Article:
Life, Meaning & Spirituality Responsible for stream: 
Andreas Weber (Germany) 

The Plan for the Conference 
More than fostering an exchange of information, the conference is intended to help build new working relationships, personal commitments, and a group ethic of listening to each other and caring for each other. Active participation by everyone and commoning will be vital. This will be facilitated by an online wiki and listserv, which will include a bibliography of resources, profiles of participants, and other resources to be determined. 
Day One: 
What Does the Economics of the Commons Mean? 
9:00 am – 10:30 am Keynote remarks + two short talks 
Special care will be taken to avoid a “sectoralization” of commons discussion. CSG believes it is important to develop a “general narrative” of the commons that applies cross-sectorally. Even with differences in the rivalrous/nonrivalrous nature of resources, certain principles and ethics of commoning can be seen in each case. 
Rest of day: details to follow 

Day Two: 
From Stocks to Flows, and from Market Assets to Commoning 
9:00 am – 10:00 Recap the principles of commons and core design principles. 
10:15 am – 1:00 Begin two sets of sectoral discussions focused on these resource domains: 

  • Land & Nature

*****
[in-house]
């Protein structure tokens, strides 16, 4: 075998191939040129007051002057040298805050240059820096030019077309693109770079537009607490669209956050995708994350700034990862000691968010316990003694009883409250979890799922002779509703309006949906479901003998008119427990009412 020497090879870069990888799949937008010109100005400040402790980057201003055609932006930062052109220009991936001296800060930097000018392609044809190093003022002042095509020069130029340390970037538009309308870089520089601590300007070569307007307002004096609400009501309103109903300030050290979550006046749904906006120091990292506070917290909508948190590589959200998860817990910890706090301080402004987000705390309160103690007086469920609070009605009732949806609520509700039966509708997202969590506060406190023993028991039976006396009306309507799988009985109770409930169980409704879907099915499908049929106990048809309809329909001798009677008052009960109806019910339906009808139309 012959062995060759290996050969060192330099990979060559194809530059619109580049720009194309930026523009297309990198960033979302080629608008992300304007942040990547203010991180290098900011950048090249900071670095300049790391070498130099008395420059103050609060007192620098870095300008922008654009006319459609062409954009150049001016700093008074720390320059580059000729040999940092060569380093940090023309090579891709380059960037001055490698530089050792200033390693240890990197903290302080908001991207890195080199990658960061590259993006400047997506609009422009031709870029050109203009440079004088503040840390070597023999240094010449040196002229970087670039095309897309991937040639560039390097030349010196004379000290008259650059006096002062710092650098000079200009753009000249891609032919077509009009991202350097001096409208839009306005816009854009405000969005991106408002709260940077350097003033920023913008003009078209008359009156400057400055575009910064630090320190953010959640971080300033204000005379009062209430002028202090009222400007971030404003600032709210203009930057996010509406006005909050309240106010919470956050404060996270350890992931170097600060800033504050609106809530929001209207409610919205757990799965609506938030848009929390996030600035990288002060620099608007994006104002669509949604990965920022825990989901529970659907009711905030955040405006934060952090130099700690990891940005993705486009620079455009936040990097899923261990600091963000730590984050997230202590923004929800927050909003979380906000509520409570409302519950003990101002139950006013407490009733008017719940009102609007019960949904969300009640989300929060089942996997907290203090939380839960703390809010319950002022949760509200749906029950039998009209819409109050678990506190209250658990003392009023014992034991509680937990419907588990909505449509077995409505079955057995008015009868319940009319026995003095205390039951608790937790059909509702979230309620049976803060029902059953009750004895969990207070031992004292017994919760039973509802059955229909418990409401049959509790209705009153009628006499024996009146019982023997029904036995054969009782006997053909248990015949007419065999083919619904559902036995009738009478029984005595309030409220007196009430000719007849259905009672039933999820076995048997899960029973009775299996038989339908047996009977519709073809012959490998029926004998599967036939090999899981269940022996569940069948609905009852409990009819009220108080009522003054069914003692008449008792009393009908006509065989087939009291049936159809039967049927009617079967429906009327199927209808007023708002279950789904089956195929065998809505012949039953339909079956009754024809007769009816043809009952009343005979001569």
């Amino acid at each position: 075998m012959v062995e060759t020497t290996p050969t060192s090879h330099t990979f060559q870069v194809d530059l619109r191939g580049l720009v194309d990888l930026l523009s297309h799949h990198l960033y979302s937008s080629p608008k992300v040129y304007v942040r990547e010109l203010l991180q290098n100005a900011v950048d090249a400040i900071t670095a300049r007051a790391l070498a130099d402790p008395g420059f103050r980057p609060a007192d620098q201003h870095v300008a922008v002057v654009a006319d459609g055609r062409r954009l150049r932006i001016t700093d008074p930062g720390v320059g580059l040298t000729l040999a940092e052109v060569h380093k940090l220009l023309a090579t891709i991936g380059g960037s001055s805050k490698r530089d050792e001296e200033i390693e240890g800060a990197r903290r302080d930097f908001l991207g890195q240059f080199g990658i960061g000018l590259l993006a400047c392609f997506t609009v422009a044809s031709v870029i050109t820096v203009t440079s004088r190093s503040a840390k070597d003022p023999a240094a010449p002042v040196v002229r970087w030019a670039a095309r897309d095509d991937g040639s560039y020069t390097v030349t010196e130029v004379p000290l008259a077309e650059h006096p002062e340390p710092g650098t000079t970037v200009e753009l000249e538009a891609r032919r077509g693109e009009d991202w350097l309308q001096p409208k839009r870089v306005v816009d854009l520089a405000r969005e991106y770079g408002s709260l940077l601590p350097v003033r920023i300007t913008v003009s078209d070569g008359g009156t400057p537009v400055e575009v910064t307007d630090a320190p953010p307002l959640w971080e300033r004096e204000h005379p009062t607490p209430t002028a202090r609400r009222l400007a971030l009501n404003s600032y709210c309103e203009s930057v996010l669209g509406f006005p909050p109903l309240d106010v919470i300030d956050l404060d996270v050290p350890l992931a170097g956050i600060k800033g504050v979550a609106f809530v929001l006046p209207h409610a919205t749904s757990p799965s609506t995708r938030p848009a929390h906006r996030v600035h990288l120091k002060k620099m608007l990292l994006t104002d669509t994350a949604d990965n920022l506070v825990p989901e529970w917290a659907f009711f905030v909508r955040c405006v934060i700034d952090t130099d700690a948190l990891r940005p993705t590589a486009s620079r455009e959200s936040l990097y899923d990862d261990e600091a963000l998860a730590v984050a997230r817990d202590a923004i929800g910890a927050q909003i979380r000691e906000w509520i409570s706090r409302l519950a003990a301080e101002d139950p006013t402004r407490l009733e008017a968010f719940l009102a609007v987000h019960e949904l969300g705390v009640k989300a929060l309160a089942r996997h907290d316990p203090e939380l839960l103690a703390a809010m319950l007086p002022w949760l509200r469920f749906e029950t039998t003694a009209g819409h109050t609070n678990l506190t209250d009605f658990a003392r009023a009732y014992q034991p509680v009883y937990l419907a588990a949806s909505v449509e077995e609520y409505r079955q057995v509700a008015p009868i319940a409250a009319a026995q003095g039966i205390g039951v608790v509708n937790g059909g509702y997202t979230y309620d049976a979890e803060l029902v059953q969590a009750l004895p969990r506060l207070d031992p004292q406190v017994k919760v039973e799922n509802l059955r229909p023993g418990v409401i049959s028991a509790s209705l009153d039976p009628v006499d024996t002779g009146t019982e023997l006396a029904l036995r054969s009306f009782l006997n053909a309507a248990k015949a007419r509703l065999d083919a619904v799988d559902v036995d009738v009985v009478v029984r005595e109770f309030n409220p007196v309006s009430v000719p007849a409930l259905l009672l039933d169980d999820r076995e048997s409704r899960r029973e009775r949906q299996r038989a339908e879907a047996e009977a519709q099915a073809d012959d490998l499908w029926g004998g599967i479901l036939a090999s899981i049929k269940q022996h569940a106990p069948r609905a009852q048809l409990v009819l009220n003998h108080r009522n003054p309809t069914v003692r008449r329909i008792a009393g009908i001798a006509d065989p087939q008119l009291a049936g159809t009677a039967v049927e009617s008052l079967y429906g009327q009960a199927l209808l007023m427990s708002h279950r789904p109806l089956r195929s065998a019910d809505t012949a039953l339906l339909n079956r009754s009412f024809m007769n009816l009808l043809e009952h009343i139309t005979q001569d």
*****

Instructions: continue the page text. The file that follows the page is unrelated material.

• Money & Value 
  • Labor 
  • Culture, Science & Knowledge 
  • Infrastructure 
  • Life, Meaning & Spirituality 

Task force hosts will facilitate breakout groups to discuss specific action steps for synthesizing knowledge, convening key players, publishing strategic documents, organizing institutions and/or the public, etc. 
Self-organized Break 
11:45 am – 1:00 pm 
1:00 – 2:15 Lunch 
2:15 – 4:30 Reconsidering Provisioning Systems 
An un-conference format where participants divide up into specific commons sectors of their own choosing. A key question for each group: What does it mean to reconceptualize that domain (labor, knowledge etc.) as commons? How exactly does needs-based production work? 
4:30 – 5:15 Groups report back to plenary session with five minute reports. 
Day Three 
(for task force leaders and participants who choose to stay) 
How Do We Get There from Here? 
 9:00 am – 1 pm

Charter for Engaged Spirituality in the 21st Century


Scholars of religion point to “the Axial Age” (roughly the first millennium bce) as the period of the dawn of the great classical religions that we know today. These days, it’s often suggested that we have entered a second great “turning on the religious axis,” a Second Axial Age. If the first brought the individual to the fore, the latter shifts our focus to the global dimension of ethical, religious, and spiritual awareness and action. 

 The great theologian Ewert Cousins believed that the 21st century marked a new evolutionary turning that will reshape religion and spirituality in extraordinary ways. 

If we shift our gaze from the first millennium bce to the eve of the twenty-first century, we can discern another transformation of consciousness. It is so profound and far-reaching that I call it the Second Axial Period. Like the first it is happening simultaneously around the earth, and like the first it will shape the horizon of consciousness for future centuries. Not surprisingly, too, it will have great significance for world religions, which were constituted in the First Axial Period. However, the new form of consciousness is different from that of the First Axial Period. Then it was individual consciousness, now it is global consciousness.